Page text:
Building upon and reaching beyond definitions of immigrant integration as a two- or three-way process the WoC perspective conceives of integration as a process of community-making:
In the context of the ‘European migration and refugee crisis’, between 2014 and 2015 SMsTRA in Europe have been confronted with increasing arrivals of migrants from areas of political and humanitarian crisis either spontaneously or through the operating of national redistribution policies. In this context, local communities which had been only marginally (if at all) affected by the settlement of migrants seeking asylum, are being confronted with new challenges, often adding to already complex situations characterised by austerity policies, diminishing social cohesion and political polarization. Understanding what shapes, affects or enables the integration of post-2014 migrants in SMsTRA is more crucial than ever if policies are, in the spirit of the Urban Agenda for the EU, ‘to manage integration of incoming migrants (extra-EU) and to provide a framework for their inclusion based on willingness and integration capacity of local communities’ (Pact of Amsterdam, iii)
Recently arrived migrants’ integration challenges are likely to be even more relevant in the context of the post-Covid19 crisis. Economic sectors of a vital relevance, like agriculture and food processing, and sectors hit hard by the pandemic like tourism, are characterised by both a high prevalence of migrant workers and a high territorial concentration in SMsTRA. A better understanding of migration governance and integration processes in small localities is, therefore, of utmost importance.
By adopting a WoC analytical lens and conducting a systematic cross-country/cross-locality and mixed-methods comparative study, Whole-COMM aims to:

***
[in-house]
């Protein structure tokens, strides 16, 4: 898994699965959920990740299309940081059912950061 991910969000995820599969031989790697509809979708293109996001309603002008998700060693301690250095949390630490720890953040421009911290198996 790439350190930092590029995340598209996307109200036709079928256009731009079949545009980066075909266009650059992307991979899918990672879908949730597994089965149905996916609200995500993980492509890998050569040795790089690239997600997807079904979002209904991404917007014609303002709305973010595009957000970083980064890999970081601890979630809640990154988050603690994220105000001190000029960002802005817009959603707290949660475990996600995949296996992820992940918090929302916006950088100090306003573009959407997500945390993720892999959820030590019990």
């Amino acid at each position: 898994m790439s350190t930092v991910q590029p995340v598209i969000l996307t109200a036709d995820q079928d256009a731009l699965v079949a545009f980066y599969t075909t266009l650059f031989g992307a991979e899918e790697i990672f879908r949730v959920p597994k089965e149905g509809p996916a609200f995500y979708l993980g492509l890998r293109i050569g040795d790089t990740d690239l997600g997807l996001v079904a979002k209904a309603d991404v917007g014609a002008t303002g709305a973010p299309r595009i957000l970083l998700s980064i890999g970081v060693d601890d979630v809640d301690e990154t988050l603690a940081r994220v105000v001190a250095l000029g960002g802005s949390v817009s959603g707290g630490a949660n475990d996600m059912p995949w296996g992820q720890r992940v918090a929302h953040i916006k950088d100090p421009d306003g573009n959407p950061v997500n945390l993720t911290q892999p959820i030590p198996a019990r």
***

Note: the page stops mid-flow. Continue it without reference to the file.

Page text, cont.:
Figure 1 illustrates the overall theoretical rationale underlying the Whole-COMM proposal. Post-2014 arrivals are conceptualised as a watershed for local communities in SMsTRA, who had previously been exposed only to very limited arrivals of asylum seekers if any. We hypothesise that the activation in Time1 of multiple actors to face the new challenge will lead eventually, depending on broader contextual factors and policies from other levels of government, to the emergence of specific integration policies and measures. The everyday implementation of these policies and interaction with the structures/networks of local support and services for asylum seekers put forwards by the market and civil society will result in an overall process of community-(re)making which can lead in T2 to either more cohesive social relations and positive attitudes or to societal fragmentation and hostility.
Whole-COMM will take a truly cross-country/cross-locality comparative perspective, to generate new comparative knowledge on the settlement and integration paths of different types of post-2014 migrants in SMsTRA in the EU CEAS’ system and beyond.
Table 2 provides an overview of the 10 countries analysed by Whole-COMM in terms of type of post-2014 migrants, national redistribution system, limits to mobility and modes of arrival in SMsTRA.
Whole-COMM country cases
Whole-COMM has the ambition of contributing to pushing forward the boundaries of both scientific research and policy debates on immigrant integration, therefore innovating not only in the way of conceptualising and theorising, but also of making integration policy.
- To theorise on the key dynamics and causal mechanisms that account for the emergence of community cohesion or fragmentation.
- To study the link between immigrant integration policy and community cohesion assuming a truly relational and agent-based perspective.
- To overcome the general and unspecified conception of local level and to generate new knowledge on the specific dynamics of SMsTRA.
Whole-COMM is innovative in designing territorial comparisons, especially with regard to two aspects:
- Whole-COMM proposes an innovative, truly cross-locality research design which assumes as a reference frame a typology of localities rather than of countries.
- By promoting a cross-country, trans-continental empirical comparison (Europe, Canada, Turkey) Whole-COMM aims to bridge geographical areas with different policy approaches and theoretical traditions in migration research.
- Whole-COMM aims to directly engage local stakeholders with the intention of stimulating their ownership of the project in order to increase the likelihood of real utility and exploitation of the project’s results.
- Whole-COMM will complement grass-roots work with stakeholders (i.e, policy workshops in selected local communities) with their involvement in multilevel and international high-level policy dialogue (e. the PolicyCommunity-LABs and the Transatlantic PolicyCommunity-LAB).